It's important to realize just how different the Flyers and Stars are right now and where they rest in their respective stages of development.
The Dallas Stars, still in a bit of rebuilding mode, cherish those draft picks more than most teams. While a 2013 first round draft pick likely won't be ready for the NHL until 2016 or 2017, we have seen over the past four years exactly what happens to a franchise when a team doesn't treat the draft with respect and free agency doesn't become the lucrative option it once did. Seeing what the NHL is attempting to do to free agency, it's becoming more and more apparent that teams are going to have to rely on building from within to be more successful.
The Flyers, however, have been in win-now mode for a few years now and a player like Weber puts them over the top. They are also in a different place than the Stars on defense, with several aging players on the way out after this season (Timmonen, Pronger) and not anywhere near the amount of young talent the Stars are building on the blue. Of course, no one in the system has the potential to be anywhere near what Shea Weber is, so there's that.
It's just two first round picks, though. Obviously, that is a fair price for the services of Weber and even for the Stars it could have been worth it. Except that's likely not going to be the compensation for this deal.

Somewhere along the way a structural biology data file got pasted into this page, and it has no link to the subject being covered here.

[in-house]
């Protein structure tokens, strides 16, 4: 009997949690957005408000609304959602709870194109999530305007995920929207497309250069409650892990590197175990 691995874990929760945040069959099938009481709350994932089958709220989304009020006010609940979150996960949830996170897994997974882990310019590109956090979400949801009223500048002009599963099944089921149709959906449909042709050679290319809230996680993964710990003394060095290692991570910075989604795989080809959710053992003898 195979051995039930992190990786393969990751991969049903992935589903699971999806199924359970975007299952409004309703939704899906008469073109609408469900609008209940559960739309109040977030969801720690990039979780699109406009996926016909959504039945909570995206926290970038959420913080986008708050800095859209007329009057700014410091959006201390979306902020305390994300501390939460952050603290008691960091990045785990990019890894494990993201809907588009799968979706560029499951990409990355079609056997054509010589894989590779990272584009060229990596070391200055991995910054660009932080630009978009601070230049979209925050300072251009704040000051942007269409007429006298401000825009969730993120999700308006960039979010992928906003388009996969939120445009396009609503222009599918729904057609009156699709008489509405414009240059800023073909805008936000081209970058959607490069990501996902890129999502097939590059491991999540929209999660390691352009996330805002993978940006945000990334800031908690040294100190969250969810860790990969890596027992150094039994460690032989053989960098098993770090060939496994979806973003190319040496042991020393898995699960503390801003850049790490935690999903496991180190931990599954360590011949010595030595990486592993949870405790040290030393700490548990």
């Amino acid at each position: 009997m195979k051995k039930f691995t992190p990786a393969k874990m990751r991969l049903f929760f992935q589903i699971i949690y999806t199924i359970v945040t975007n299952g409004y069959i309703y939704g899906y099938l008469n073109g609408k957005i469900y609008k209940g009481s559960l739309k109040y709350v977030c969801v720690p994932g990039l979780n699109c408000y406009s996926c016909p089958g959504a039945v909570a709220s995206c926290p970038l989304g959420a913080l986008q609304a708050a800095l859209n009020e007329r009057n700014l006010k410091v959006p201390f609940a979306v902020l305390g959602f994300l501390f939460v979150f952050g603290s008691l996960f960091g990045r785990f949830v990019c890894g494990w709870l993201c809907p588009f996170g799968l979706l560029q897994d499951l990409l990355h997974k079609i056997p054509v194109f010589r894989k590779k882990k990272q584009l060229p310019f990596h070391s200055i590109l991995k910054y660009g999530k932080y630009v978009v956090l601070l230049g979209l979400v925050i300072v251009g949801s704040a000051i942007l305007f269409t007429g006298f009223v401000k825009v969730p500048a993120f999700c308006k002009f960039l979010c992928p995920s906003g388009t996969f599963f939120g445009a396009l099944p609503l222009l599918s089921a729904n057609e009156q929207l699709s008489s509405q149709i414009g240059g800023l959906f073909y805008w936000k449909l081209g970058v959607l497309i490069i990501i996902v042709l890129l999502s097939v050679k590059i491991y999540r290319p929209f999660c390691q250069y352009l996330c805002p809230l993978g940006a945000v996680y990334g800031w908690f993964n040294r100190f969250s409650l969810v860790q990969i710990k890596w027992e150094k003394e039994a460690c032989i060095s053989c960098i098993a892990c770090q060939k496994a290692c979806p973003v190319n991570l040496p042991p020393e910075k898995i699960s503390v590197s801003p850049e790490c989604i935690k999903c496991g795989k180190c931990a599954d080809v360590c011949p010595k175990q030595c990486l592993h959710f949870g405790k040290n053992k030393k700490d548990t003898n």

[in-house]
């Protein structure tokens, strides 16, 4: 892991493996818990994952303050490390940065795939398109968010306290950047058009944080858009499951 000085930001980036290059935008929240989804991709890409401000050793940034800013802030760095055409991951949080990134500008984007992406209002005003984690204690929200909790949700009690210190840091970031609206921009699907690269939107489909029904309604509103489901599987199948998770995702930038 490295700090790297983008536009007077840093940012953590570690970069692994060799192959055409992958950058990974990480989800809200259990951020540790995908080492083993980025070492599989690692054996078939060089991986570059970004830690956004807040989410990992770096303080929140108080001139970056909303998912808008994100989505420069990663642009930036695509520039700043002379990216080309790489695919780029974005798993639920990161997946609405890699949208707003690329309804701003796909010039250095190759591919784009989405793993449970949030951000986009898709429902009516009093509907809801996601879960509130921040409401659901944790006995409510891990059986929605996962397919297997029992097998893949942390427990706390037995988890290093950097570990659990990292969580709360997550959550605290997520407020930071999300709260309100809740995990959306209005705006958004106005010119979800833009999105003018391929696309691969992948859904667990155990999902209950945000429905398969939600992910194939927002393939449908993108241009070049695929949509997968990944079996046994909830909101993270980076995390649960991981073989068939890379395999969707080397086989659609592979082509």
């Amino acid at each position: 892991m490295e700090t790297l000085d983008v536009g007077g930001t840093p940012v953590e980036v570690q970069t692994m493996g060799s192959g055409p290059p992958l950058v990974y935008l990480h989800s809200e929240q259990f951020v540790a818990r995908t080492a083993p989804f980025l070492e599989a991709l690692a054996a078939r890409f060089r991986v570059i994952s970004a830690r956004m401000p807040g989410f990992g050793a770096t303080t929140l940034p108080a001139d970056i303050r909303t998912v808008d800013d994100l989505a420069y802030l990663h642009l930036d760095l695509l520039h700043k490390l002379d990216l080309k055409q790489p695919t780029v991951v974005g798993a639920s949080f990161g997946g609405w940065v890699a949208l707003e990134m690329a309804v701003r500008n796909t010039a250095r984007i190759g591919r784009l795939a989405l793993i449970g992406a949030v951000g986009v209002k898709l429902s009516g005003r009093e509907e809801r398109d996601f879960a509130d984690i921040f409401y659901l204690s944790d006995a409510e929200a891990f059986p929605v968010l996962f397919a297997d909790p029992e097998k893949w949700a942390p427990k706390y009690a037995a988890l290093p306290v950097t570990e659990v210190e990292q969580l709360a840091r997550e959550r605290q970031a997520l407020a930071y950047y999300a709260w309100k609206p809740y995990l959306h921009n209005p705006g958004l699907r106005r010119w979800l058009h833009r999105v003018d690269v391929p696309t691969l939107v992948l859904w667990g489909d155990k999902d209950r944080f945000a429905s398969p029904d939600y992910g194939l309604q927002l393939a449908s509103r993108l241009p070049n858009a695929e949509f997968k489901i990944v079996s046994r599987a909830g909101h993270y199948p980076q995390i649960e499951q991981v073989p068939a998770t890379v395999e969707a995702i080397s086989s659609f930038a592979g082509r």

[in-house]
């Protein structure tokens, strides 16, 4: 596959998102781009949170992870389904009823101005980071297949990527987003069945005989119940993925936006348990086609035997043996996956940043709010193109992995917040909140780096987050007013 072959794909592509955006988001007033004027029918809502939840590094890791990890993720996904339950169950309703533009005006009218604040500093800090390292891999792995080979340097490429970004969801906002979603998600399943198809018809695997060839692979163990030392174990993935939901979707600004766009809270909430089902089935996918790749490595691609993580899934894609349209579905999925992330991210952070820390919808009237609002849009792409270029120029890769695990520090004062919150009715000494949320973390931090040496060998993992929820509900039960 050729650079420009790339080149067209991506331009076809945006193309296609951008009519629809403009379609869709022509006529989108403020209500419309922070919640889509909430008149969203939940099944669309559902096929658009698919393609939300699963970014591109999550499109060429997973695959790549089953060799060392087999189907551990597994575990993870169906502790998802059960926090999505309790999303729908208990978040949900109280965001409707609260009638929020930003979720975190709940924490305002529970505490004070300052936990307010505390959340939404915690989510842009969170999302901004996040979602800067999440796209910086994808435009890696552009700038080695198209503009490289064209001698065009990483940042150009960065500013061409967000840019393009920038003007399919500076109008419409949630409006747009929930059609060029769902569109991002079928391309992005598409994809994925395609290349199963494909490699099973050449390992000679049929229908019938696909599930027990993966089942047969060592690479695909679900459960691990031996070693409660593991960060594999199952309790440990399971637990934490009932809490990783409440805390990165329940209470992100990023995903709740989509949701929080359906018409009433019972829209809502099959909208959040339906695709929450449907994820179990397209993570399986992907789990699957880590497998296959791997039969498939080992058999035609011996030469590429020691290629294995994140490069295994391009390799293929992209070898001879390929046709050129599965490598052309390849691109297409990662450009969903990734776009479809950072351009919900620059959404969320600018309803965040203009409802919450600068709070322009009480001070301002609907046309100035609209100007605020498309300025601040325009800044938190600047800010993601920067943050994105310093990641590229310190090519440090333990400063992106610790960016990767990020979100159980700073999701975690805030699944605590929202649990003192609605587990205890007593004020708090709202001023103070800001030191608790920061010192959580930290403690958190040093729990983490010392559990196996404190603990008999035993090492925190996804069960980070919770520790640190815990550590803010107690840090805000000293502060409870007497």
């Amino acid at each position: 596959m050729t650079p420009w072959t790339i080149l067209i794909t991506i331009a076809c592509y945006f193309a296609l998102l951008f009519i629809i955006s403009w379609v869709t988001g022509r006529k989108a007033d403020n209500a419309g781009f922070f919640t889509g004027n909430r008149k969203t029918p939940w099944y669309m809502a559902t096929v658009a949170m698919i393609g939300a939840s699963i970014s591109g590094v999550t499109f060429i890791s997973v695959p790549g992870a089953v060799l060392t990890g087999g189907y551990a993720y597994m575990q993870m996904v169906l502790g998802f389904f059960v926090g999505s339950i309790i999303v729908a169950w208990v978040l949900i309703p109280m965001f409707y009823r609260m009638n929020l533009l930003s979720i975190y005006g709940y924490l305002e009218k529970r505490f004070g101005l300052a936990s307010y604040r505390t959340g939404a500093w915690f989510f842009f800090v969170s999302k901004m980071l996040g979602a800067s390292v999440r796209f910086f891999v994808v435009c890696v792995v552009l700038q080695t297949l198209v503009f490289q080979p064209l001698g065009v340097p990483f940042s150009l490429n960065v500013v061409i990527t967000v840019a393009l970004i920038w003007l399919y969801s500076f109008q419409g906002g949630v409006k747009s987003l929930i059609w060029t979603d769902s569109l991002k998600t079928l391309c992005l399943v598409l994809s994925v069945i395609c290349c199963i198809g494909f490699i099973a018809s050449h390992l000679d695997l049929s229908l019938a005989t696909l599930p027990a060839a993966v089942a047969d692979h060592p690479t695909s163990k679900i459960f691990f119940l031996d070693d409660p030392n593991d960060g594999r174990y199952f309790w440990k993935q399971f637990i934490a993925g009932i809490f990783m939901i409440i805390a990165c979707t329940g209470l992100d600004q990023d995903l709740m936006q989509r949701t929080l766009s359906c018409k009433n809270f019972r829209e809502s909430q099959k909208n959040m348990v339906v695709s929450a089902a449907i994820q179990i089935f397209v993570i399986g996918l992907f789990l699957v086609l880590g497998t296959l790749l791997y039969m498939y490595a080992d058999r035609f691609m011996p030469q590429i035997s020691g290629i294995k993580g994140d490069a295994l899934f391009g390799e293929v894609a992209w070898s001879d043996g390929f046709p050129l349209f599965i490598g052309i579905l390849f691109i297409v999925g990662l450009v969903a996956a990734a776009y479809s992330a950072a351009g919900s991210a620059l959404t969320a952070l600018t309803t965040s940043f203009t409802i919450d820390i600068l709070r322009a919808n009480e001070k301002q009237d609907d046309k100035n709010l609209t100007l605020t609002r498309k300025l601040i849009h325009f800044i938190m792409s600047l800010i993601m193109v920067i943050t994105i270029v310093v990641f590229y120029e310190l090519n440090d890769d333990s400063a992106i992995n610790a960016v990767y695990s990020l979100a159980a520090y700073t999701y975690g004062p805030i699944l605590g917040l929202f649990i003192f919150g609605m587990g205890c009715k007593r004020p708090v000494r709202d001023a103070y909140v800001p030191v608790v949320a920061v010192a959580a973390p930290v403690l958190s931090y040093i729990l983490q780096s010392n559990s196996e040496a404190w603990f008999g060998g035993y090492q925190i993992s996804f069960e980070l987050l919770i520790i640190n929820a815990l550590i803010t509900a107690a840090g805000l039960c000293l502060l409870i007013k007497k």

Compensation for offer sheets is calculated by the cap hit of the deal. Since the cap hit of this contract reportedly sits around $7.857 million, then it falls into the window for the aforementioned compensation. However, the compensation for long-term deals is not based on the cap hit of the entire contract but on one-fifth of the total value of the contract. This means that this contract, for the compensation calculations, the Flyers would be looking at losing their next four first-round draft picks.
Four. First. Round. Draft. Picks.
Unless the Dallas Stars begin to pick up first round draft picks as assets over the next few years, that means four years without a pick in the first round. While the Stars have certainly found some value in the second round, we've seen just how handcuffed this franchise became when a lack of first round picks (and successful picks, at that) severely damaged this team when free agency and lucrative trades no longer became an option.
So would that be worth it? Would the short term success of this team be worth the long-term risk of such an option?On top of possibly paying Weber $26 million in one calendar year, this deal would have meant guaranteeing $68 million to one player over six years -- taking Weber to the age of 33 -- right around the time the effects of those lost draft picks would start being felt. Especially if free agency changes as drastically as the NHL is wanting.